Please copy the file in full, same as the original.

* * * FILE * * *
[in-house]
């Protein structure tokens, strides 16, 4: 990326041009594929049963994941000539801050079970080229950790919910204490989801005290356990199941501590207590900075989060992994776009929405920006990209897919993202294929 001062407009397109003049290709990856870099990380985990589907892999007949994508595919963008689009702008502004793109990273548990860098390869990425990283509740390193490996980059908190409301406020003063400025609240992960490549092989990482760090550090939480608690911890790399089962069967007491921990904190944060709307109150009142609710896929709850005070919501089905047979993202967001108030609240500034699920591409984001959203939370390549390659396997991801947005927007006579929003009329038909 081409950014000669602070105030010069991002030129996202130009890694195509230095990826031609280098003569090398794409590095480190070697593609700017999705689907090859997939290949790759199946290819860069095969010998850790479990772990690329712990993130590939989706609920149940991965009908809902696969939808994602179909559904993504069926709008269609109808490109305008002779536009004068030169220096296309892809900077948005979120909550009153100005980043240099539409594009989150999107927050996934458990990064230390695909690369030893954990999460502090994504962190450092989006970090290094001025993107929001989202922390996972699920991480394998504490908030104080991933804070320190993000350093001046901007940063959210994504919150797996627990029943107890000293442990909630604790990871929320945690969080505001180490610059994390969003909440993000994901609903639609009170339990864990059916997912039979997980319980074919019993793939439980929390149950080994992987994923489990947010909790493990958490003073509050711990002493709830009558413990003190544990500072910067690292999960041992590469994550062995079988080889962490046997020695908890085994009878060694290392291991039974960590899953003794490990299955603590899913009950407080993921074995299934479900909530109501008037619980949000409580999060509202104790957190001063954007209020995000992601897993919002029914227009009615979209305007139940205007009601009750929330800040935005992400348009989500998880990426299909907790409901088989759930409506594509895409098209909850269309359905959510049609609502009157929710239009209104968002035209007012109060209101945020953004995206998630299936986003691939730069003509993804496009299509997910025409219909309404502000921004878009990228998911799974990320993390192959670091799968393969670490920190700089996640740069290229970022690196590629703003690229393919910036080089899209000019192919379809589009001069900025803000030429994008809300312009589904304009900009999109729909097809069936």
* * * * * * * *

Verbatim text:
[in-house]
């Protein structure tokens, strides 16, 4: 990326041009594929049963994941000539801050079970080229950790919910204490989801005290356990199941501590207590900075989060992994776009929405920006990209897919993202294929 001062407009397109003049290709990856870099990380985990589907892999007949994508595919963008689009702008502004793109990273548990860098390869990425990283509740390193490996980059908190409301406020003063400025609240992960490549092989990482760090550090939480608690911890790399089962069967007491921990904190944060709307109150009142609710896929709850005070919501089905047979993202967001108030609240500034699920591409984001959203939370390549390659396997991801947005927007006579929003009329038909 081409950014000669602070105030010069991002030129996202130009890694195509230095990826031609280098003569090398794409590095480190070697593609700017999705689907090859997939290949790759199946290819860069095969010998850790479990772990690329712990993130590939989706609920149940991965009908809902696969939808994602179909559904993504069926709008269609109808490109305008002779536009004068030169220096296309892809900077948005979120909550009153100005980043240099539409594009989150999107927050996934458990990064230390695909690369030893954990999460502090994504962190450092989006970090290094001025993107929001989202922390996972699920991480394998504490908030104080991933804070320190993000350093001046901007940063959210994504919150797996627990029943107890000293442990909630604790990871929320945690969080505001180490610059994390969003909440993000994901609903639609009170339990864990059916997912039979997980319980074919019993793939439980929390149950080994992987994923489990947010909790493990958490003073509050711990002493709830009558413990003190544990500072910067690292999960041992590469994550062995079988080889962490046997020695908890085994009878060694290392291991039974960590899953003794490990299955603590899913009950407080993921074995299934479900909530109501008037619980949000409580999060509202104790957190001063954007209020995000992601897993919002029914227009009615979209305007139940205007009601009750929330800040935005992400348009989500998880990426299909907790409901088989759930409506594509895409098209909850269309359905959510049609609502009157929710239009209104968002035209007012109060209101945020953004995206998630299936986003691939730069003509993804496009299509997910025409219909309404502000921004878009990228998911799974990320993390192959670091799968393969670490920190700089996640740069290229970022690196590629703003690229393919910036080089899209000019192919379809589009001069900025803000030429994008809300312009589904304009900009999109729909097809069936």